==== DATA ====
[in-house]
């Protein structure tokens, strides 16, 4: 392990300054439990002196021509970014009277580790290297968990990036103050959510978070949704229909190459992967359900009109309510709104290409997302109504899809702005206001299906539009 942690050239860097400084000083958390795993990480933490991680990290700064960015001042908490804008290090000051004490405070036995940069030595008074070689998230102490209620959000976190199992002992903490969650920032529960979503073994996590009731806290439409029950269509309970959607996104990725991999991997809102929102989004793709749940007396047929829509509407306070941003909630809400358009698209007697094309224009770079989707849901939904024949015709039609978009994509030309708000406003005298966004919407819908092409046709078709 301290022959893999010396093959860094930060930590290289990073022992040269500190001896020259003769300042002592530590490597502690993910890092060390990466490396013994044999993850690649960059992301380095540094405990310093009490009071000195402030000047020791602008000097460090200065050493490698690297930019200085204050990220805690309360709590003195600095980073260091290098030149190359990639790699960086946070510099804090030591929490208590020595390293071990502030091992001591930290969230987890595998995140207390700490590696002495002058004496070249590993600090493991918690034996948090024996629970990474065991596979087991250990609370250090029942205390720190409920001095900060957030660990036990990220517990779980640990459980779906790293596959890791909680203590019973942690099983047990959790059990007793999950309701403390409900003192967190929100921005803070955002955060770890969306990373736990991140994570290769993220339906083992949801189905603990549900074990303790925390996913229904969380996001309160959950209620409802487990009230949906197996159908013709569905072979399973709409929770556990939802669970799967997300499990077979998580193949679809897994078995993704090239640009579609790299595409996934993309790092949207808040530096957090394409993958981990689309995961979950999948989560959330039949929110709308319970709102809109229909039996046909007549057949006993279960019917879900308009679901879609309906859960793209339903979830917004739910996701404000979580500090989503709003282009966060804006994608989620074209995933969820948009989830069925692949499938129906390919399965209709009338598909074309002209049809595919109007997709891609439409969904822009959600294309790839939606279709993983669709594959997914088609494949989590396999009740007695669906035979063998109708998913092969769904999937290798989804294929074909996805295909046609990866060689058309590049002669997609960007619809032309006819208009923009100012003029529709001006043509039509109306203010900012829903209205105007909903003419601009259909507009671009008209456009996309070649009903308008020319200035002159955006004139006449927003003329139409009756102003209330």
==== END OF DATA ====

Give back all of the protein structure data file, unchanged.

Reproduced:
[in-house]
């Protein structure tokens, strides 16, 4: 392990300054439990002196021509970014009277580790290297968990990036103050959510978070949704229909190459992967359900009109309510709104290409997302109504899809702005206001299906539009 942690050239860097400084000083958390795993990480933490991680990290700064960015001042908490804008290090000051004490405070036995940069030595008074070689998230102490209620959000976190199992002992903490969650920032529960979503073994996590009731806290439409029950269509309970959607996104990725991999991997809102929102989004793709749940007396047929829509509407306070941003909630809400358009698209007697094309224009770079989707849901939904024949015709039609978009994509030309708000406003005298966004919407819908092409046709078709 301290022959893999010396093959860094930060930590290289990073022992040269500190001896020259003769300042002592530590490597502690993910890092060390990466490396013994044999993850690649960059992301380095540094405990310093009490009071000195402030000047020791602008000097460090200065050493490698690297930019200085204050990220805690309360709590003195600095980073260091290098030149190359990639790699960086946070510099804090030591929490208590020595390293071990502030091992001591930290969230987890595998995140207390700490590696002495002058004496070249590993600090493991918690034996948090024996629970990474065991596979087991250990609370250090029942205390720190409920001095900060957030660990036990990220517990779980640990459980779906790293596959890791909680203590019973942690099983047990959790059990007793999950309701403390409900003192967190929100921005803070955002955060770890969306990373736990991140994570290769993220339906083992949801189905603990549900074990303790925390996913229904969380996001309160959950209620409802487990009230949906197996159908013709569905072979399973709409929770556990939802669970799967997300499990077979998580193949679809897994078995993704090239640009579609790299595409996934993309790092949207808040530096957090394409993958981990689309995961979950999948989560959330039949929110709308319970709102809109229909039996046909007549057949006993279960019917879900308009679901879609309906859960793209339903979830917004739910996701404000979580500090989503709003282009966060804006994608989620074209995933969820948009989830069925692949499938129906390919399965209709009338598909074309002209049809595919109007997709891609439409969904822009959600294309790839939606279709993983669709594959997914088609494949989590396999009740007695669906035979063998109708998913092969769904999937290798989804294929074909996805295909046609990866060689058309590049002669997609960007619809032309006819208009923009100012003029529709001006043509039509109306203010900012829903209205105007909903003419601009259909507009671009008209456009996309070649009903308008020319200035002159955006004139006449927003003329139409009756102003209330």